More than 130 Tibetans have self-immolated in recent years in protest against Beijing's policies in the region. While the Chinese government has blamed the Dalai Lama for orchestrating the deaths, the Dalai Lama himself has resisted taking a strong position on the issue, while calling the situation "very, very sad." In a visit to Norway to mark 25 years since he won the Nobel Peace Prize, the Dalai Lama called for an independent investigation into the causes of the self-immolations. Rick Gladstone and Henrik Pryser Libell of the New York Times report:
“This is a very sensitive issue,” the Dalai Lama said, speaking in English. He said the self-immolations were “very sad” and that such “drastic action” probably had little effect on the underlying issue of Chinese policy on Tibet.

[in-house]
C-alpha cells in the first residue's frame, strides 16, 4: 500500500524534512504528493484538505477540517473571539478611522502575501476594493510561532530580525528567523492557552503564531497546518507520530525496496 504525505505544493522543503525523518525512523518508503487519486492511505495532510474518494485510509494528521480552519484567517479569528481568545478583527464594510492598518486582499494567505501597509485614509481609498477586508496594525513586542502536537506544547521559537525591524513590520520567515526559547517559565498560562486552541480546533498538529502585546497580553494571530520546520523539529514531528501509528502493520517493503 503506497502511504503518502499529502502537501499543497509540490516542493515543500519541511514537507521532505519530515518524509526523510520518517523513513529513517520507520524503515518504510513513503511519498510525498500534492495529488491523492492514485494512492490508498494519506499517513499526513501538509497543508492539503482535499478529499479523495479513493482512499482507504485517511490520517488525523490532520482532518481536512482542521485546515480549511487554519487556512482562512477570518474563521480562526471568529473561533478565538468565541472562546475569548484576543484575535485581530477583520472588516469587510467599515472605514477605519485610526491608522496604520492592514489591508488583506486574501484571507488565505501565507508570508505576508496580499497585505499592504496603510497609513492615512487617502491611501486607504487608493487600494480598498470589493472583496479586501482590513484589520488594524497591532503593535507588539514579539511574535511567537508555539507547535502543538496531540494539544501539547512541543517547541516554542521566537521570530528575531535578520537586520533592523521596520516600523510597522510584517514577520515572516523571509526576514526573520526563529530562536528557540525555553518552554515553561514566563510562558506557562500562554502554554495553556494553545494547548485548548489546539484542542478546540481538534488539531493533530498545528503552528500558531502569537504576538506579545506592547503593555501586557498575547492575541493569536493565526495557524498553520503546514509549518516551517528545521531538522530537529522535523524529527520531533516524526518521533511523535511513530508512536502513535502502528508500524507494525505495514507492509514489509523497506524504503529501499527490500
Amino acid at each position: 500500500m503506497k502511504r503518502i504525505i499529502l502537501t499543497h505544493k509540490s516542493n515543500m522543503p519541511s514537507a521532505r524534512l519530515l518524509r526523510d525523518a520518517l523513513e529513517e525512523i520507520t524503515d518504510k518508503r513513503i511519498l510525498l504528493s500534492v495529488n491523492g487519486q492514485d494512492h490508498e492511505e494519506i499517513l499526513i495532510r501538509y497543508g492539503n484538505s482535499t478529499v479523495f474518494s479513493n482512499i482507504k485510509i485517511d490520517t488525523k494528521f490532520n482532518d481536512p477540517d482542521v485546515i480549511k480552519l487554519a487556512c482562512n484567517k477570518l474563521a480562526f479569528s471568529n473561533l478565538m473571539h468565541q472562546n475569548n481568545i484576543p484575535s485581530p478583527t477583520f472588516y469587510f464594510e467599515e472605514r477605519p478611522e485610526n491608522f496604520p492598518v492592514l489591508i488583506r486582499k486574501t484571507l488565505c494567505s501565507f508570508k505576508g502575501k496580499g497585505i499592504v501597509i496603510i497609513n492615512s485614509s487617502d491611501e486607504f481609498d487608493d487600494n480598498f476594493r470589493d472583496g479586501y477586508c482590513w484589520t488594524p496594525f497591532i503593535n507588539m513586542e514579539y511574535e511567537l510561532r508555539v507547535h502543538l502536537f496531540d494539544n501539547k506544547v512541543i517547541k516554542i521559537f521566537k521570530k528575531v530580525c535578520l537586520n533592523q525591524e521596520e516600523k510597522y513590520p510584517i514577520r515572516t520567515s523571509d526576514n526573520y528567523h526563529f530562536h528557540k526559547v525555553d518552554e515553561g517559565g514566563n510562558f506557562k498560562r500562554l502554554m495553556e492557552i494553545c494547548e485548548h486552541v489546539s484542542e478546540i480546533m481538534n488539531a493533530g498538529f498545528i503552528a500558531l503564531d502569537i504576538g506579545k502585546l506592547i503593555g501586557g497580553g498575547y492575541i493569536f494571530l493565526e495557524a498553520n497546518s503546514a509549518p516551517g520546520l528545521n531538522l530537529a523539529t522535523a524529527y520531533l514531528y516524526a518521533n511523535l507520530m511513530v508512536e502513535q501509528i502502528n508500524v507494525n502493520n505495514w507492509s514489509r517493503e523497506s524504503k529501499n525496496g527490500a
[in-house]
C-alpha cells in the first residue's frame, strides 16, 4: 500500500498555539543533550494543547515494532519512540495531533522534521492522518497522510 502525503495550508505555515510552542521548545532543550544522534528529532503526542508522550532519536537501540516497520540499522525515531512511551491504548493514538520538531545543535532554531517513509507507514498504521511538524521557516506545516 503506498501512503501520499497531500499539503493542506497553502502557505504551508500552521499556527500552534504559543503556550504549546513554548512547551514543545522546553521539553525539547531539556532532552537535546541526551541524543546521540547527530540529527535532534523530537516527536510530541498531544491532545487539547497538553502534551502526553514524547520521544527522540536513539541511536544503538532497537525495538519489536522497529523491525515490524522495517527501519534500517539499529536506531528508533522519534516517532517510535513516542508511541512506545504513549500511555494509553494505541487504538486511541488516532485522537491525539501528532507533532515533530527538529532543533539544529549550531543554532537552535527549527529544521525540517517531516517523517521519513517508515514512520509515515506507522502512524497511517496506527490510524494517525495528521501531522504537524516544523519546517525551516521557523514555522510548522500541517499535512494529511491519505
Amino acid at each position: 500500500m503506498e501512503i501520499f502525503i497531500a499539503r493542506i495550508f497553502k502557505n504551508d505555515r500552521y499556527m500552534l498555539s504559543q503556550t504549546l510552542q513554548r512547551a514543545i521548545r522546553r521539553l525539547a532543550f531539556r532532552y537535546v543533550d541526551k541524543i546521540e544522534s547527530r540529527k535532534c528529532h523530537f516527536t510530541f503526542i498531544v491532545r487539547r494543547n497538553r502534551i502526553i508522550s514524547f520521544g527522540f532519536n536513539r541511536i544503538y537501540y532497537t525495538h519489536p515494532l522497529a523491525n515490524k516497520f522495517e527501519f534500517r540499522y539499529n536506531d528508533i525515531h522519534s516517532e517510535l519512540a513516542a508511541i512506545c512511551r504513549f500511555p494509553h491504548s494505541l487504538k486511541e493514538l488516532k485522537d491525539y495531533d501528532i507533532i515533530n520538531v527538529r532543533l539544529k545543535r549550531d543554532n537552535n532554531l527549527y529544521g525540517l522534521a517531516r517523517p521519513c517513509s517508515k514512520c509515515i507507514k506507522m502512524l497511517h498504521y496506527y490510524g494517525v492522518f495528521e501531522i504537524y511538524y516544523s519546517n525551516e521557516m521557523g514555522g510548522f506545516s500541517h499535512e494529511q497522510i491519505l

The Dalai Lama also said outsiders, like his hosts in Parliament, should conduct their own fact-finding visit to determine the causes. “I think sometimes Chinese leaders also need these things, too,” he said, because they are not given accurate information by their subordinates.
There was no immediate reaction from Chinese officials, who have described the self-immolations as a form of terrorism.
Whether self-immolations are religiously wrong, the Dalai Lama said, “entirely depends on motivation.”
“If such a drastic action takes place with full anger, then negative,” he said. “But more compassionate, more calm mind, then sometimes maybe less negative.” [Source]
This visit marked the first time that top government officials in Norway declined to meet with the Dalai Lama in deference to China.